5. Actually, quite a few people get the date wrong, i remember when i first got a book ‘On this day in history’ May 19 came and there was no mention of Anne Being executed, yet in May 17 it said her brother, smeaton, brereton, weston and norris were all executed and anne was two days later. it wasn’t until JULY 19 that it said she was executed.

  6. Thanks, Claire, for clarifying the George bit. I understood that he had held more positions because of his ‘rising’ name/fame.. but I do not know the political implications that each of the titles imply. When I think of ‘powerful’ I would like to know what was actually done by that person that caused sweeping changes. Perhaps I put too much stock in the word powerful. I have not had a chance to delve deeply into Boleyn books lately, but I have high hopes that I will read both the new Mary Boleyn, and the Ives on Anne Boleyn book, and also the Penelope Deveraux book that have all been sitting patiently on my shelf. I also have the Queen of Subtleties as well. Unfortunately I have another month or so of books I must review for authors/publishers on the blog before I can peruse my own books! So sad!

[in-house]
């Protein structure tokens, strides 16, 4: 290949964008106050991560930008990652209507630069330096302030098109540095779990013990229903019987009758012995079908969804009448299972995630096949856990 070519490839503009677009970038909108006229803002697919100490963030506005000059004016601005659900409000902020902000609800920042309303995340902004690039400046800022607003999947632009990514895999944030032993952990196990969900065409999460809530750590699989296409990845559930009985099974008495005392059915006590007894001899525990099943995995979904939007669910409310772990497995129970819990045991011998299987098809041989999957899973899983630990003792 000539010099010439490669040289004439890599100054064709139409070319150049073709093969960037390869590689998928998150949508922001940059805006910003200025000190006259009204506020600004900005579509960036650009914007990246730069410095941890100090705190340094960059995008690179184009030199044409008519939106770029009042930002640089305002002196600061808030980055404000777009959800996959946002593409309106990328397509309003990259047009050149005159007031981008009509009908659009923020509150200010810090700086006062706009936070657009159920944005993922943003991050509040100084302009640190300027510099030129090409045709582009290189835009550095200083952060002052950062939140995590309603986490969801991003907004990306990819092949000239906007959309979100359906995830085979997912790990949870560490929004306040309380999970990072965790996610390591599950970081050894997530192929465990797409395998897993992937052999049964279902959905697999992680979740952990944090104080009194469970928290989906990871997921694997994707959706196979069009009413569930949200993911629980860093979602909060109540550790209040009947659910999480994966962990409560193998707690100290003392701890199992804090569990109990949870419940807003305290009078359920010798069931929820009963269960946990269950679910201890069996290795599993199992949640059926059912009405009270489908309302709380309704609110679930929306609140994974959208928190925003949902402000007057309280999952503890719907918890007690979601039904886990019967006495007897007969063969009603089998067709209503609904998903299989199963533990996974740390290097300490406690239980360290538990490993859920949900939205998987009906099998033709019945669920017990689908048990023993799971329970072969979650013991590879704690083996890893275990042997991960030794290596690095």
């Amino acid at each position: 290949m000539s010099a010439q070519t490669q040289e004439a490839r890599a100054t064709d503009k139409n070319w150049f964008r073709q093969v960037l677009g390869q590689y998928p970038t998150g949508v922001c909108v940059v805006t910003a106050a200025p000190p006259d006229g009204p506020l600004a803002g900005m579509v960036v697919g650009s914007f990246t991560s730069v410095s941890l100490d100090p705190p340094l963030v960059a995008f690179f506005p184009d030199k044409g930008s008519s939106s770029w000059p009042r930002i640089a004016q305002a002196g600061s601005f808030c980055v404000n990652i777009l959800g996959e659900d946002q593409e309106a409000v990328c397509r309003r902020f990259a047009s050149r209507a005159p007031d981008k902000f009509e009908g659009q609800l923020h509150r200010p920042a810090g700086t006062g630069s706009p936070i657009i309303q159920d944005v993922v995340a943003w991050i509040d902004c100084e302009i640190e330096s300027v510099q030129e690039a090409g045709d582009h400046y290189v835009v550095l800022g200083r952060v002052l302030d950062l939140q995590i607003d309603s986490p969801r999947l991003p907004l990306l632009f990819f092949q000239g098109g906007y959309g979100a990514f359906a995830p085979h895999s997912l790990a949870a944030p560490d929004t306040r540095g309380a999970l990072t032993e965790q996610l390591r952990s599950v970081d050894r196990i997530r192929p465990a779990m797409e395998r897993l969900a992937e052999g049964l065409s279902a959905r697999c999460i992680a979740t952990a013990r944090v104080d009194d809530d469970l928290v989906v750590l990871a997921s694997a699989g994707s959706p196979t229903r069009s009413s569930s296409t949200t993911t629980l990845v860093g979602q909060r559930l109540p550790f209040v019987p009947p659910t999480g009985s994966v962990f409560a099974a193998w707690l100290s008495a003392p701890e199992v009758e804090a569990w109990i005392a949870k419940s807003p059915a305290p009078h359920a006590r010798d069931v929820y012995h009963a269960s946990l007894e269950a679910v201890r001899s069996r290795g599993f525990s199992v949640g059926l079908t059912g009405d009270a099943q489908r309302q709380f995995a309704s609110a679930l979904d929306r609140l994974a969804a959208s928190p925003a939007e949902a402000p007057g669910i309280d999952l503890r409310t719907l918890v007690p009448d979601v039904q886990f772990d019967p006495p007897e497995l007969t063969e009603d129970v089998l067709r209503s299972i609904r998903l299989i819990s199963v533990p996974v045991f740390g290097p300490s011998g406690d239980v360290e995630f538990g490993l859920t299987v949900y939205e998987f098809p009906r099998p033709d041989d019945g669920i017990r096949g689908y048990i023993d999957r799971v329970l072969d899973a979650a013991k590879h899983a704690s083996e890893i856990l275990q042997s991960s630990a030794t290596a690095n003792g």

But I will definitely be looking to acquire Weir’s new book as well, I also respect her as a historian and she does cover a lot of facts although she does tend towards her own opinions and conjecture. She needs to be more objective and examine ALL possibilities and back up her opinions with sources. Still thorough works on her part. I enjoyed her Wars of The Roses and The Princes in The Tower for the Plantagenet Era.